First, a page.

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If $\lim_{n \to \infty} x_n = a \in \mathbb{R}$, prove or disprove that $$\lim_{n \to \infty} \frac{2}{n(n+1)}\sum_{k = 1}^n kx_k = a$$

Somehow I think this is true but I do not know how to show it. It kind of reminds me of the Cesàro-mean, but somehow the proof of the Cesàro-mean does not quite work here. What I have so far, is $$\left\vert \frac{2}{n(n+1)}\sum_{k = 1}^n kx_n - a\right\vert \leq \sum_{k = 1}^n \frac{|2kx_k - (n + 1)a|}{n(n+1)}$$ which does not really look promising. Any hint would be appreciated.

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    $\begingroup$ You should consider $\displaystyle{\frac{2}{n(n+1)}\sum_{k=1}^n\left(k(x_k-a)\right)}$ and show that this quantity tends to $0$ as $n\to\infty$ $\endgroup$ – Adren Jan 16 '17 at 20:07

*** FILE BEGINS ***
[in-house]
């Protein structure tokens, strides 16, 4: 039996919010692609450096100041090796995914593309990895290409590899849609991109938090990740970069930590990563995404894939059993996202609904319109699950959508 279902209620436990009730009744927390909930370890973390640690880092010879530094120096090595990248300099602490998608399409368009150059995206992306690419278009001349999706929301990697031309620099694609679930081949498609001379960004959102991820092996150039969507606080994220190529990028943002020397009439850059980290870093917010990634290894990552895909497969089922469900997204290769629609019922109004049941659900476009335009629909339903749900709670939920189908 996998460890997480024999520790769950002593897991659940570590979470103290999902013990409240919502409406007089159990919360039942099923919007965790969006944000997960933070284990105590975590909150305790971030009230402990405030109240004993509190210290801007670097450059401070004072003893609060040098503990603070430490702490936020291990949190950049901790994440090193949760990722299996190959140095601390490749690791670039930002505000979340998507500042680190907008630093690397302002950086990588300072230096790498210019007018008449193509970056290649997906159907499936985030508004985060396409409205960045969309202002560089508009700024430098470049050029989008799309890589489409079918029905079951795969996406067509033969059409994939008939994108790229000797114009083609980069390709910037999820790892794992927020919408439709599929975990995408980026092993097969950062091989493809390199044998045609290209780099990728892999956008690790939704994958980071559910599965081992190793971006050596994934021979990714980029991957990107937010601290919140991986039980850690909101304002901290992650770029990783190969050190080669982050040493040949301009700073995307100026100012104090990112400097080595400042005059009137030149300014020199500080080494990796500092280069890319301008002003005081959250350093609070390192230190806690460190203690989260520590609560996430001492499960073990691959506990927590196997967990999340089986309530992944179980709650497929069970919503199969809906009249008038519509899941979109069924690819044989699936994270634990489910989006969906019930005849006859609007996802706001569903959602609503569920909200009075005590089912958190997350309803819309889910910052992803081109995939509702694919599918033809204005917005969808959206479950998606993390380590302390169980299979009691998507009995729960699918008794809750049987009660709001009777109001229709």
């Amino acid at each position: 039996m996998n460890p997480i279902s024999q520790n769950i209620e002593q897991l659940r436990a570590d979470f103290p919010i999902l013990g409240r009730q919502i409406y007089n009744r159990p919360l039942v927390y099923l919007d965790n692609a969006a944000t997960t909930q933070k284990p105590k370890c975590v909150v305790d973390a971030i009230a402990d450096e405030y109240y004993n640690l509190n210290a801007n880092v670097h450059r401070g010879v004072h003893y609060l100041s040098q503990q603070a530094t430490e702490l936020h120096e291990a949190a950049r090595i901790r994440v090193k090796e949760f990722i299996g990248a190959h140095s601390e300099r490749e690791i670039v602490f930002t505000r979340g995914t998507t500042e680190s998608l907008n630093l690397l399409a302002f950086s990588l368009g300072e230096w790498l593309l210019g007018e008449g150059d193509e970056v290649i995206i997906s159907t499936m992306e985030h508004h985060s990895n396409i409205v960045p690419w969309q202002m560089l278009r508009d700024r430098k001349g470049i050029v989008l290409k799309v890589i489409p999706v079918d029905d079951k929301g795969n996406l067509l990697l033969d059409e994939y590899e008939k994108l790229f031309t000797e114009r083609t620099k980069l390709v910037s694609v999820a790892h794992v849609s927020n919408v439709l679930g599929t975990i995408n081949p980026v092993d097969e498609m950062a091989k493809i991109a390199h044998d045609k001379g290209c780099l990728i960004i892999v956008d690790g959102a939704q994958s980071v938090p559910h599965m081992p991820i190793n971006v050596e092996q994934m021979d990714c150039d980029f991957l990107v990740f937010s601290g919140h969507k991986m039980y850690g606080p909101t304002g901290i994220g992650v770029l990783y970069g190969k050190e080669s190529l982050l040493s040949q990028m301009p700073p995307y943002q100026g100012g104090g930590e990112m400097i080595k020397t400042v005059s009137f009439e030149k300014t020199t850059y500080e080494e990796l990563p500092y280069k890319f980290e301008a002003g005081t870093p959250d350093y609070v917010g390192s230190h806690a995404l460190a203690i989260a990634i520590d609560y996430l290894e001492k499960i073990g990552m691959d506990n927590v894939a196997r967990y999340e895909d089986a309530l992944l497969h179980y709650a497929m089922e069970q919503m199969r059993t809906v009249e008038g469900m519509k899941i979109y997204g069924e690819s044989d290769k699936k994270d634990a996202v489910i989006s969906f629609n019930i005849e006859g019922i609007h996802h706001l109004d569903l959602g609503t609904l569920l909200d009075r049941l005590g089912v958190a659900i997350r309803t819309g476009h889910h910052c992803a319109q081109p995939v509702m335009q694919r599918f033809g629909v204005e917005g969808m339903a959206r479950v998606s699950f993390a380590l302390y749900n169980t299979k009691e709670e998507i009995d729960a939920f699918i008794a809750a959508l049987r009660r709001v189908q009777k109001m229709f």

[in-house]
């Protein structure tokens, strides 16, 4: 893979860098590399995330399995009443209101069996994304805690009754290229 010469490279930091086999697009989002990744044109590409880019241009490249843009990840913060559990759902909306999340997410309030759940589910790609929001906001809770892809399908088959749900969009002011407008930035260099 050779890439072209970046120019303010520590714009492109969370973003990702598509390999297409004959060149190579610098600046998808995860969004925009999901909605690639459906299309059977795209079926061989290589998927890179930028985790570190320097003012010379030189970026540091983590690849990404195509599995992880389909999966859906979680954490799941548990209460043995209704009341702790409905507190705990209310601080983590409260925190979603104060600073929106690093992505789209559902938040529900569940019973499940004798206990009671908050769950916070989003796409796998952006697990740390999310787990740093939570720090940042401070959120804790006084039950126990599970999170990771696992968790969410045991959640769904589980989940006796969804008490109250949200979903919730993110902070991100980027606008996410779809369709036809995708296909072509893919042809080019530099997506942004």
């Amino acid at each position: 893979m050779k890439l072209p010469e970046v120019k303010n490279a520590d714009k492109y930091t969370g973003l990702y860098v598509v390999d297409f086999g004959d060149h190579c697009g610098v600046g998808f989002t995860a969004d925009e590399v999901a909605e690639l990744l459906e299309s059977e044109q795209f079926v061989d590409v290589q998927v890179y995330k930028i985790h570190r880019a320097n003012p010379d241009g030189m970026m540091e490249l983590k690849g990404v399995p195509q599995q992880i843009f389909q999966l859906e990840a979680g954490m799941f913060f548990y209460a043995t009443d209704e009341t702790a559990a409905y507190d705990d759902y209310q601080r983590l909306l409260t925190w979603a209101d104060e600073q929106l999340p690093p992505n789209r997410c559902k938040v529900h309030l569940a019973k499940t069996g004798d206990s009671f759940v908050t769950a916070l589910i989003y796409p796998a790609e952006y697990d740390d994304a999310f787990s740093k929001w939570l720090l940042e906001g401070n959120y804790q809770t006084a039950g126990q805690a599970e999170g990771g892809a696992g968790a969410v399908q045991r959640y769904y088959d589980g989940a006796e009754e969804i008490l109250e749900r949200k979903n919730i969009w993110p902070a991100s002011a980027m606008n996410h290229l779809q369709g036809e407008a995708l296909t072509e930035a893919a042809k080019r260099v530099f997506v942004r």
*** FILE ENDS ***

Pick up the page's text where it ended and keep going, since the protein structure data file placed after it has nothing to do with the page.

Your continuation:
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Let $\varepsilon>0$. By hypothesis there is some $N$ such that $|x_n-a|<\varepsilon$ for $n\geq N$. Calling $K:=\sum_{k=1}^{N-1}|x_k-a|$, we get that for $n\geq N$ \begin{align} \left|\frac{2}{n(n+1)}\sum_{k=1}^nk(x_k-a)\right|&\leq\frac{2}{n(n+1)}\sum_{k=1}^{N-1}k|x_k-a|+\frac{2}{n(n+1)}\sum_{k=N}^nk|x_k-a|\\&\leq\frac{2K}{n+1}+\frac{2\varepsilon}{n(n+1)}\sum_{k=N}^nk\\&\leq\frac{2K}{n+1}+\varepsilon\,\underbrace{\frac{2}{n(n+1)}\sum_{k=1}^nk}_{=1}. \end{align} Now let $n\to\infty$ and observe that $\varepsilon$ was arbitrary.

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Write the expression as

$$\frac{\sum_{k=1}^{n}kx_k}{n(n+1)/2}.$$

Because the denominator $\to \infty,$ Stolz-Cesaro is worth a try. The quotient of differences is

$$\frac{(n+1)x_{n+1}}{n+1} = x_{n+1} \to a.$$

So by Cesaro-Stolz, the desired limit is $a.$

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